Classroom, Education, Flexible Seating, High School, Middle School, Secondary ELA, Secondary English, student needs, Teacher, Teaching, Texas, Uncategorized

My Flexible Seating Journey in the Secondary Classroom

Flex Seating Pin

I’ve always been a teacher that likes to make my classroom a bit more homey than most. Even in my first year of teaching, I wanted to add lamps, a couch, and a papasan chair to my room to give it that little something extra. Well, my first year was 20 years ago, and there was no such thing as flexible or alternative seating. Schools didn’t really encourage that type of thing, so I didn’t pursue it beyond adding a random extra piece of furniture or two.

Fast forward about 16 years, and that’s when I started really toying with the idea of bringing in some different seating choices. I’m not a beanbag, carpet square, video rocker kind of girl. I wanted a cafe-type feel: warm colors, leveled seating (bar height, counter height, table height, coffee table, and floor), ambient lighting…basically Starbucks as a classroom.

Here is what my room looked like before any flexible seating:

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I started small. My husband’s grandmother was moving into assisted living, so his uncle asked if I needed any furniture. I got a coffee table from her house, and I love it. I found a square, counter-height table with four stools on Facebook Marketplace for a reasonable price. Then I let the parents at my charter school know, and one mom gave me a bar height table with two stools, one gave me a round, black table with two chairs, and another helped me buy a wrought iron, bar height table with two wrought iron stools. I added a rug from Big Lots (one of my first lessons in quality is better than quantity) and some lamps, and I was off to the races.

Two things: I was in a portable, so I was limited by space. And my principal was interested to see how this would work, so he supported my experiment.

Here is what it looked like starting out:

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Due to my space limitations, that’s about all I started with, but then came our school’s move. When I was in the portables, our middle school (6-8 grades) was sharing a campus with the intermediate (3-5 grades). After my third year, when I began my seating journey, the intermediate moved to a new campus, and we were able to move into the main building. Because he wanted to support my vision, my principal gave me the largest classroom. Here is what I started with:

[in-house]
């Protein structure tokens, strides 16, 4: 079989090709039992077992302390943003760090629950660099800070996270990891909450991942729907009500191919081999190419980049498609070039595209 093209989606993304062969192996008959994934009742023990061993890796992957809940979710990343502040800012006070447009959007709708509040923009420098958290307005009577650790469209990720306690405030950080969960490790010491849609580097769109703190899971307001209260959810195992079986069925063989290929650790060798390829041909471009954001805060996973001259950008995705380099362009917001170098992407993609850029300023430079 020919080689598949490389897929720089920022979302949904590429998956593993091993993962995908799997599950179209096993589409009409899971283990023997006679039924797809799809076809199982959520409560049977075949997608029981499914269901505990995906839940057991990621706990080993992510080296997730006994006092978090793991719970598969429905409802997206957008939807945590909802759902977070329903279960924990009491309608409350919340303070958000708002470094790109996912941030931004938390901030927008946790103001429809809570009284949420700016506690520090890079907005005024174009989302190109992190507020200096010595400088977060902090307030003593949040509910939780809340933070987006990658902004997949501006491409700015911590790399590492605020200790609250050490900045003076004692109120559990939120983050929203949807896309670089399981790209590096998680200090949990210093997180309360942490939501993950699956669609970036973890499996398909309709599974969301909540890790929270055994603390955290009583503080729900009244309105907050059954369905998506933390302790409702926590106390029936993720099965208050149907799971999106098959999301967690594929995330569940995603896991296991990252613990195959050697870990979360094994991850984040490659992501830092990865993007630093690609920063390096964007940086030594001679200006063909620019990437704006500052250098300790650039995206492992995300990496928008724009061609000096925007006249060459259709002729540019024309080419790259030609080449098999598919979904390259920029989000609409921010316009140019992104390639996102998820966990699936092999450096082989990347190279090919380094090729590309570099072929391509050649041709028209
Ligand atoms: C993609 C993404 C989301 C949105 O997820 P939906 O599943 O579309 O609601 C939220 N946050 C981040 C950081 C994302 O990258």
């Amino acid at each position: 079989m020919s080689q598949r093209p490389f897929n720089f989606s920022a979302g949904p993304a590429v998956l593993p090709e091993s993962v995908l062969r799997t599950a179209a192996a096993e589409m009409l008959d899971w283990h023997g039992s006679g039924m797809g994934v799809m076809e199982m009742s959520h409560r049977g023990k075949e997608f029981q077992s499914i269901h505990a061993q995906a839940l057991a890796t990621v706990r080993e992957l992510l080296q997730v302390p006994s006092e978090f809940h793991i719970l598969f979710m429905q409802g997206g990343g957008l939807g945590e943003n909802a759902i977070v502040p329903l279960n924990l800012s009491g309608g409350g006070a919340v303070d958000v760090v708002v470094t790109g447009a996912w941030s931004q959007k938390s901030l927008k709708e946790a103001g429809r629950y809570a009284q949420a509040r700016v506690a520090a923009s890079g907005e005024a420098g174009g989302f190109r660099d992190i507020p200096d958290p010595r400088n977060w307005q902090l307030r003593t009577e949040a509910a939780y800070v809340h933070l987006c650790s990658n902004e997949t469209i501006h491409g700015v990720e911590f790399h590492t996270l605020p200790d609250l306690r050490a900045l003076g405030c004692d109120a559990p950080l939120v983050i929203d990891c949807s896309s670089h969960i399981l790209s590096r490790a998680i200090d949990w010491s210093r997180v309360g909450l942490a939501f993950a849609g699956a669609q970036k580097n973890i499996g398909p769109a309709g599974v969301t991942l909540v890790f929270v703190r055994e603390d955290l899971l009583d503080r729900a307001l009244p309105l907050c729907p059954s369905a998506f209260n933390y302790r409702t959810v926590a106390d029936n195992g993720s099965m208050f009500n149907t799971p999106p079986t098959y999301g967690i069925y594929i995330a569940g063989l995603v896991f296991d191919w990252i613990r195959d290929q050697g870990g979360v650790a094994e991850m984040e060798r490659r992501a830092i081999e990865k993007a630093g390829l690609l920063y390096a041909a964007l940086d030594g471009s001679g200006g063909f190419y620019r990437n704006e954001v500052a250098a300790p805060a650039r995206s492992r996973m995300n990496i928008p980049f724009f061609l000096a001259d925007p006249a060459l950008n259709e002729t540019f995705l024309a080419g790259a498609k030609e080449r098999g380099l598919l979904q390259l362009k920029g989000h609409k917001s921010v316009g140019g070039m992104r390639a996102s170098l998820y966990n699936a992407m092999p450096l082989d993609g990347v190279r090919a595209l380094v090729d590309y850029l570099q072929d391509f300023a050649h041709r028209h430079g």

After working on my classroom, this is what it looked like last year:

I added some rugs, two chairs from FB marketplace, two chairs from my mom’s house, and some side tables. Over the summer, I went to the Wizarding World of Harry Potter, and I decided my room needed to look like the Ravenclaw Common Room. I started collecting little touches that would bring the Wizarding World into my classroom.

This year, I feel like I’ve gotten enough furniture and decorations, which makes my husband happy since I’m not bringing home random stuff for him to fix or paint.

Truths About Flexing in the Secondary Classroom

  1. Don’t get mad when things break. Most furniture was not built to withstand several teenagers sitting in it everyday. Solid wood is good, metal is better, and particle board or laminate might last a semester, a year if you’re lucky. One of my stools was broken just yesterday!
  2. Stop buying after you’re full. I bought so much stuff that ultimately didn’t end up fitting. The librarian has a few of my pieces as do a couple of other teachers. Sharing is caring!
  3. You have to live in a space before you will know how it works. With flexible seating, your traffic patterns change. Don’t get frustrated, just keep working with it until you find a couple of configurations that work for you.
  4. Set guidelines and stick to them. My students know that they must start every class period at a desk or table. If they have independent or group work that allows for movement, then I will let them move when I am finished delivering the lesson or instructions. they also know that choosing their own seat is a privilege that I can revoke at any time.
  5. Think outside the box. Use bed risers to convert a school table to counter height. Use crates or 5 gallon buckets as stools. Coffee tables are great with a rug because kids can sit on the floor. Also, you can lower tables and desks to use with crate seats.
  6. Think like a big kid. Yoga balls and wobble stools don’t really work with middle and high schoolers. These kids are way bigger, and they tend to destroy stuff without even trying.

After three years of collecting, moving, pairing down, reconfiguring, and a lot of sweat and tears, here is what my room looks like today:

I’d love to see pictures of your classroom, and you can read more about flexible seating here and here.

 

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